It was almost as dark above ground as it had been below. Foggy drizzle dripped from the trees and he had no idea where he was. A forest it seemed. He sat on wet grass by the remains of his tomb and spat out the dirt and wiped futily at the clothes which would never get clean. There was mud in his hair and blood on his face and his hands. On his side was a hole in his shirt that led to a hole in his stomach. The bleeding had stopped and the mess was congealed, gooey with puss. He didn't feel pain.
He decided to get up and walk. He didn't care which way he went. He was lost anyway. If there was a path, he didn't notice. He just walked, through the trees, over rocks, by a stream, over a small wooden bridge. There were trail signs posted at random, but he didn't bother to read them or follow. It registered vaguely that he must be in some kind of park. That meant there were people somewhere. That meant he ought to get out before it got light. None of that made any sense, but it is what he thought. It was instinct.
But he didn't make it out right away. He could sense that the dawn was arriving, so he looked for a cave, or some bushes in which he could hide. He found an old half burned out tree that would do. He hunkered down in it, and waited. Day came. Day lasted awhile. He kept his eyes open and noticed some things. He noticed he never got hungry. He never got thirsty. He never got tired, or bored. He had no desires. No physical urging. It was all very new and he felt that it was and there was a certain satisfaction, as if patience was something he'd never achieved until now.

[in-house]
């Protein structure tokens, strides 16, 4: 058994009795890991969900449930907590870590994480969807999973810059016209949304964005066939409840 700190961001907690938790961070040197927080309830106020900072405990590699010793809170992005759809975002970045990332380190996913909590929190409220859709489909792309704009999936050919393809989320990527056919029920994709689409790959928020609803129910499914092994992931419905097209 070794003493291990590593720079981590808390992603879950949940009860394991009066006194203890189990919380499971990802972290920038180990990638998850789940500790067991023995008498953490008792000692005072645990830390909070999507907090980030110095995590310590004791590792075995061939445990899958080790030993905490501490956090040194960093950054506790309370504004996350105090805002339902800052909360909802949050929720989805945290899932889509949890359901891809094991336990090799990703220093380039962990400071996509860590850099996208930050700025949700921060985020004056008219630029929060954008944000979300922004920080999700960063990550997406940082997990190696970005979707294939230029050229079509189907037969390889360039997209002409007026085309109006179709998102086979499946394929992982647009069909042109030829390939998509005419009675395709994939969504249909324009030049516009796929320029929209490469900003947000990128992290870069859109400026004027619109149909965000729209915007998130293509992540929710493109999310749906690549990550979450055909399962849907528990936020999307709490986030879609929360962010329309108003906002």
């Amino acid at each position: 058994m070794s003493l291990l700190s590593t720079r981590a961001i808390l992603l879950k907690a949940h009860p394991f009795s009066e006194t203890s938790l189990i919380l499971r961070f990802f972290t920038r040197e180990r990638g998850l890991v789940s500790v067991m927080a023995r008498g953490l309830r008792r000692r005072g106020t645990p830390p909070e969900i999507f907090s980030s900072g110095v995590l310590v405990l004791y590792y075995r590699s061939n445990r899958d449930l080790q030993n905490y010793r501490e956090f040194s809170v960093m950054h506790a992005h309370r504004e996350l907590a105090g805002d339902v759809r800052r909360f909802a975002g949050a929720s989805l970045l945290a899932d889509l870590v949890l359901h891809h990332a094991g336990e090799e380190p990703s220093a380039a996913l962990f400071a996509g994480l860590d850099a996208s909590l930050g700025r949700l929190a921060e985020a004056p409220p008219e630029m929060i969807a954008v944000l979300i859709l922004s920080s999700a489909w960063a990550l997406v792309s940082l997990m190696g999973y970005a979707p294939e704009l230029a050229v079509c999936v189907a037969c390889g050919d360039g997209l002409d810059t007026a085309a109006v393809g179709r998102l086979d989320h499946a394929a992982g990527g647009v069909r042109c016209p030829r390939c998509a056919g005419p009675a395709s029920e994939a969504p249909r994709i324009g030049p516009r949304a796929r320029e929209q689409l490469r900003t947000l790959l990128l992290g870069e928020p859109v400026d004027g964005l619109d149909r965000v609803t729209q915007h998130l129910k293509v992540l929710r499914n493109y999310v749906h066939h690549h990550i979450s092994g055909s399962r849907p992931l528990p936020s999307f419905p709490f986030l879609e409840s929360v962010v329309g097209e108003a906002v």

He had leftover instincts as well. He put a thumb to his wrist and could feel a faint pulse. He noticed his lungs weren't filling with air. He was breathing but not with his mouth or his nose. It seemed his whole body was breath, that each pore in his skin absorbed air and ejected it too. This soaking in of the atmosphere was pushing the blood through his veins, and into his brain. He knew what things were. Trees, for example, and sky. He watched animals go through their motions, birds in their frenzy at daybreak. The squirrels, racing and chasing. Insects buzzing. Bees humming. The rain stopped and the sky became blue, with some clouds. He waited and watched for the sun to go down, and followed its direction to find out where he was. When it grew dark again he followed it west.